The question is "what's the best deep fryer", not the most traditional method of frying. And with a small child in the home the wok isn't quite the right choice. And induction burner, while good for a lot of things, is very expensive and wouldn't work with a wok. It requires the surface of the pan to have contact with the surface of the burner to stay on. I've used those in professional kitchen and they're fussy.

post #13 of 61

Best deep fryer for home use is a big cast iron pot and a good thermometer.

Apprentichef - Six stitches to go home early and you can't die until your shift is over.

 

Reply

Apprentichef - Six stitches to go home early and you can't die until your shift is over.

 

Reply
post #14 of 61

A wok for woking?

    My friend the Chinese were  using the wok for frying before we even had deep fryers. A good heavy wok is far better then a fryer. It requires no wires that dry up and fray  it requires no baskets that restricts how large or how much you can fry. It's recoup temperature beats any fryer. It is easy to clean. It is one pan that can be used for many things  a fryer cant. All those toys they sell in the department stores are just that TOYS.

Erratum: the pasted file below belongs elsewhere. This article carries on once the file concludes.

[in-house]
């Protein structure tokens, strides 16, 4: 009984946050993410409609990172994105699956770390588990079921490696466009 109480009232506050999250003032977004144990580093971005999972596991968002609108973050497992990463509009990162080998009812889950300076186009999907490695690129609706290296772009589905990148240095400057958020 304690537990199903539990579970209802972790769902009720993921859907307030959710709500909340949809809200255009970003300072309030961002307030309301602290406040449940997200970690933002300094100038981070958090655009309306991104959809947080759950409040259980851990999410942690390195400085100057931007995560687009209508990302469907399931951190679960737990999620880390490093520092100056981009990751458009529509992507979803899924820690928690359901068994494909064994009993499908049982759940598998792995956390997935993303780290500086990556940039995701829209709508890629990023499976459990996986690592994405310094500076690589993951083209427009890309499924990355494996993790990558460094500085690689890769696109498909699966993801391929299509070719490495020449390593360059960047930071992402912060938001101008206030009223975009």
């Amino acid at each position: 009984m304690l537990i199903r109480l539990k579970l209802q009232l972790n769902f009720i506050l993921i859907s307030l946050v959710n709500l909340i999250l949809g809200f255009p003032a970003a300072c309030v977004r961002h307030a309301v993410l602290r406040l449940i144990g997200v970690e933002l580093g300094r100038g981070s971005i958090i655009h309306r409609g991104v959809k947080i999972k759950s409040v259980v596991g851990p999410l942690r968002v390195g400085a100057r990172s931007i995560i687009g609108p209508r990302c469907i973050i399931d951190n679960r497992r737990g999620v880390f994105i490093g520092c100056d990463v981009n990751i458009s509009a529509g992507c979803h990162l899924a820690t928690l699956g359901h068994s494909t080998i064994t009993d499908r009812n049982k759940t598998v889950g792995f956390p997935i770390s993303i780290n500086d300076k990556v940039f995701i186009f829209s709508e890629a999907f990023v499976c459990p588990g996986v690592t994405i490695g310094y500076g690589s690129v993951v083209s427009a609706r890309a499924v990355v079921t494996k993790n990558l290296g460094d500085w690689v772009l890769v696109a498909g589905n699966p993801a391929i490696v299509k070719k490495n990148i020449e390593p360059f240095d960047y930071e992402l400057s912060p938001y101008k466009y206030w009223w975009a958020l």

CHEFED
Reply
CHEFED
Reply
post #15 of 61

You seem to have digressed. Refer to the original post... It seems like you really love your wok. I can appreciate that. I like mine, too. I'll give you a million dollars if you can wok on an induction burner, though. Do you have any professional experience?

post #16 of 61
Quote:
Originally Posted by Cook for Life View Post
 

You seem to have digressed. Refer to the original post... It seems like you really love your wok. I can appreciate that. I like mine, too. I'll give you a million dollars if you can wok on an induction burner, though. Do you have any professional experience?


PM sent.

Best and I'm a foodie.   I know very little but the little that I know I want to know very well.

 

-T

Brot und Wein
(1 photos)
 
Reply